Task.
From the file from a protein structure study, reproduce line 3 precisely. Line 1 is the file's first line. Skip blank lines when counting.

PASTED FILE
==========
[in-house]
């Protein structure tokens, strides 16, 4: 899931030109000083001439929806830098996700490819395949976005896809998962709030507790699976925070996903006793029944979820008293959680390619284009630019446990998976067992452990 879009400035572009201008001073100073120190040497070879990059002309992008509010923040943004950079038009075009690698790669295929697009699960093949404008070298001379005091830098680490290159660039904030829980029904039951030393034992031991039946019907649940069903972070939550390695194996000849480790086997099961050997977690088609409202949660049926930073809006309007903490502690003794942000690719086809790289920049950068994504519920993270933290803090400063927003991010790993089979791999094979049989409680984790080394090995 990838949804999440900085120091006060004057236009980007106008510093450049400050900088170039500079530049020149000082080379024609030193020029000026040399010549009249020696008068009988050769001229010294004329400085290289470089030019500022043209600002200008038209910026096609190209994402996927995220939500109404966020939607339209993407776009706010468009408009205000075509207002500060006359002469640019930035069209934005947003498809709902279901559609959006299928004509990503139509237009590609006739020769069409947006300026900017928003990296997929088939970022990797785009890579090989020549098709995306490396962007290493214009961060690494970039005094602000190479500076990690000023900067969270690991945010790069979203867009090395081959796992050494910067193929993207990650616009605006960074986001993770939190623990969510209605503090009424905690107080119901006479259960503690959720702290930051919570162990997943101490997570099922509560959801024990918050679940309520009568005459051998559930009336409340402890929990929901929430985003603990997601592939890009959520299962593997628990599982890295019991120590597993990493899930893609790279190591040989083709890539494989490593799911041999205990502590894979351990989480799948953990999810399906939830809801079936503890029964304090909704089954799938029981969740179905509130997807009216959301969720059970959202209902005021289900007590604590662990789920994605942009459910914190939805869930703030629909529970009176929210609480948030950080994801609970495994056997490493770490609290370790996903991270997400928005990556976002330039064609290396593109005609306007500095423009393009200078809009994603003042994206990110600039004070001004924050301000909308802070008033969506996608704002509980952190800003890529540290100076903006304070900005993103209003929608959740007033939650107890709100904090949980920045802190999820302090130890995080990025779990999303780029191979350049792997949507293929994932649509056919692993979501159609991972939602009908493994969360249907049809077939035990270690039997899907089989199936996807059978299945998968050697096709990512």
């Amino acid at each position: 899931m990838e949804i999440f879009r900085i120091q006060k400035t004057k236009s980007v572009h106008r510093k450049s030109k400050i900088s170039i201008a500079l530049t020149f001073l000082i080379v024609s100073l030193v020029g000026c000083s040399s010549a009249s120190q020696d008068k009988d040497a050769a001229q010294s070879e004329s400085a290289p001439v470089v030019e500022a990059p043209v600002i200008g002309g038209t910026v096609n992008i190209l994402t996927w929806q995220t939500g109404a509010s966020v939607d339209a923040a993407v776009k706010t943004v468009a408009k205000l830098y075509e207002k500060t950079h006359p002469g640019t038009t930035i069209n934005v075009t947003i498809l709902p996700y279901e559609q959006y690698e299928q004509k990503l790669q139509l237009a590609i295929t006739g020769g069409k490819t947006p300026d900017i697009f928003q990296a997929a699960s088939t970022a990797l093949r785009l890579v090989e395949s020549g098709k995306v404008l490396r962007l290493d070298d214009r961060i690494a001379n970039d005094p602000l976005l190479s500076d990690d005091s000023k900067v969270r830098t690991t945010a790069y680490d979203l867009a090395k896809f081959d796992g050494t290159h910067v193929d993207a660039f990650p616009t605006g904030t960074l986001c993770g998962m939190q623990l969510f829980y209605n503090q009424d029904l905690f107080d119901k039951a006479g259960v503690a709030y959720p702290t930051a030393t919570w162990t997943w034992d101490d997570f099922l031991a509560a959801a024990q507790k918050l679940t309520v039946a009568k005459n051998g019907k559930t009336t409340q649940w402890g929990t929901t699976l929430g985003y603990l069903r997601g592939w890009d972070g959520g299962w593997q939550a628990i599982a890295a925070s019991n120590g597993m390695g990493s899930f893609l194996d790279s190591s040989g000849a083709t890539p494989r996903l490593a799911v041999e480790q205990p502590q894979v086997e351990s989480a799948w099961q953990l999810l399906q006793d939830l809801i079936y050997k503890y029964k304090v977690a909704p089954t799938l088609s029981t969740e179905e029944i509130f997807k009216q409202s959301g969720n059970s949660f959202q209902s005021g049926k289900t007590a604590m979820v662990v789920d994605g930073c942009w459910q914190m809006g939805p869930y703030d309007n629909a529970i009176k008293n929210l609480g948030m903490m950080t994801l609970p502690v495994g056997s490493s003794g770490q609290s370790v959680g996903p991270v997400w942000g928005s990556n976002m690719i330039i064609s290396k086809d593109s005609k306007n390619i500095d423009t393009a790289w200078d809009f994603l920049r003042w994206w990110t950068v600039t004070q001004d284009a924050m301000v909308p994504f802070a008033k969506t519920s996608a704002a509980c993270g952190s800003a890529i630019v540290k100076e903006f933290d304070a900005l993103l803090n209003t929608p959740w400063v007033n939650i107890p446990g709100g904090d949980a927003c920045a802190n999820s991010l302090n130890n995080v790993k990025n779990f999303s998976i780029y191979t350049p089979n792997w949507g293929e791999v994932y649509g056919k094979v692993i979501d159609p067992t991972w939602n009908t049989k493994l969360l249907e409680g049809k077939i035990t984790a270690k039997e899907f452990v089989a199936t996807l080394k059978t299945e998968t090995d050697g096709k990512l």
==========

């Amino acid at each position: 899931m990838e949804i999440f879009r900085i120091q006060k400035t004057k236009s980007v572009h106008r510093k450049s030109k400050i900088s170039i201008a500079l530049t020149f001073l000082i080379v024609s100073l030193v020029g000026c000083s040399s010549a009249s120190q020696d008068k009988d040497a050769a001229q010294s070879e004329s400085a290289p001439v470089v030019e500022a990059p043209v600002i200008g002309g038209t910026v096609n992008i190209l994402t996927w929806q995220t939500g109404a509010s966020v939607d339209a923040a993407v776009k706010t943004v468009a408009k205000l830098y075509e207002k500060t950079h006359p002469g640019t038009t930035i069209n934005v075009t947003i498809l709902p996700y279901e559609q959006y690698e299928q004509k990503l790669q139509l237009a590609i295929t006739g020769g069409k490819t947006p300026d900017i697009f928003q990296a997929a699960s088939t970022a990797l093949r785009l890579v090989e395949s020549g098709k995306v404008l490396r962007l290493d070298d214009r961060i690494a001379n970039d005094p602000l976005l190479s500076d990690d005091s000023k900067v969270r830098t690991t945010a790069y680490d979203l867009a090395k896809f081959d796992g050494t290159h910067v193929d993207a660039f990650p616009t605006g904030t960074l986001c993770g998962m939190q623990l969510f829980y209605n503090q009424d029904l905690f107080d119901k039951a006479g259960v503690a709030y959720p702290t930051a030393t919570w162990t997943w034992d101490d997570f099922l031991a509560a959801a024990q507790k918050l679940t309520v039946a009568k005459n051998g019907k559930t009336t409340q649940w402890g929990t929901t699976l929430g985003y603990l069903r997601g592939w890009d972070g959520g299962w593997q939550a628990i599982a890295a925070s019991n120590g597993m390695g990493s899930f893609l194996d790279s190591s040989g000849a083709t890539p494989r996903l490593a799911v041999e480790q205990p502590q894979v086997e351990s989480a799948w099961q953990l999810l399906q006793d939830l809801i079936y050997k503890y029964k304090v977690a909704p089954t799938l088609s029981t969740e179905e029944i509130f997807k009216q409202s959301g969720n059970s949660f959202q209902s005021g049926k289900t007590a604590m979820v662990v789920d994605g930073c942009w459910q914190m809006g939805p869930y703030d309007n629909a529970i009176k008293n929210l609480g948030m903490m950080t994801l609970p502690v495994g056997s490493s003794g770490q609290s370790v959680g996903p991270v997400w942000g928005s990556n976002m690719i330039i064609s290396k086809d593109s005609k306007n390619i500095d423009t393009a790289w200078d809009f994603l920049r003042w994206w990110t950068v600039t004070q001004d284009a924050m301000v909308p994504f802070a008033k969506t519920s996608a704002a509980c993270g952190s800003a890529i630019v540290k100076e903006f933290d304070a900005l993103l803090n209003t929608p959740w400063v007033n939650i107890p446990g709100g904090d949980a927003c920045a802190n999820s991010l302090n130890n995080v790993k990025n779990f999303s998976i780029y191979t350049p089979n792997w949507g293929e791999v994932y649509g056919k094979v692993i979501d159609p067992t991972w939602n009908t049989k493994l969360l249907e409680g049809k077939i035990t984790a270690k039997e899907f452990v089989a199936t996807l080394k059978t299945e998968t090995d050697g096709k990512l």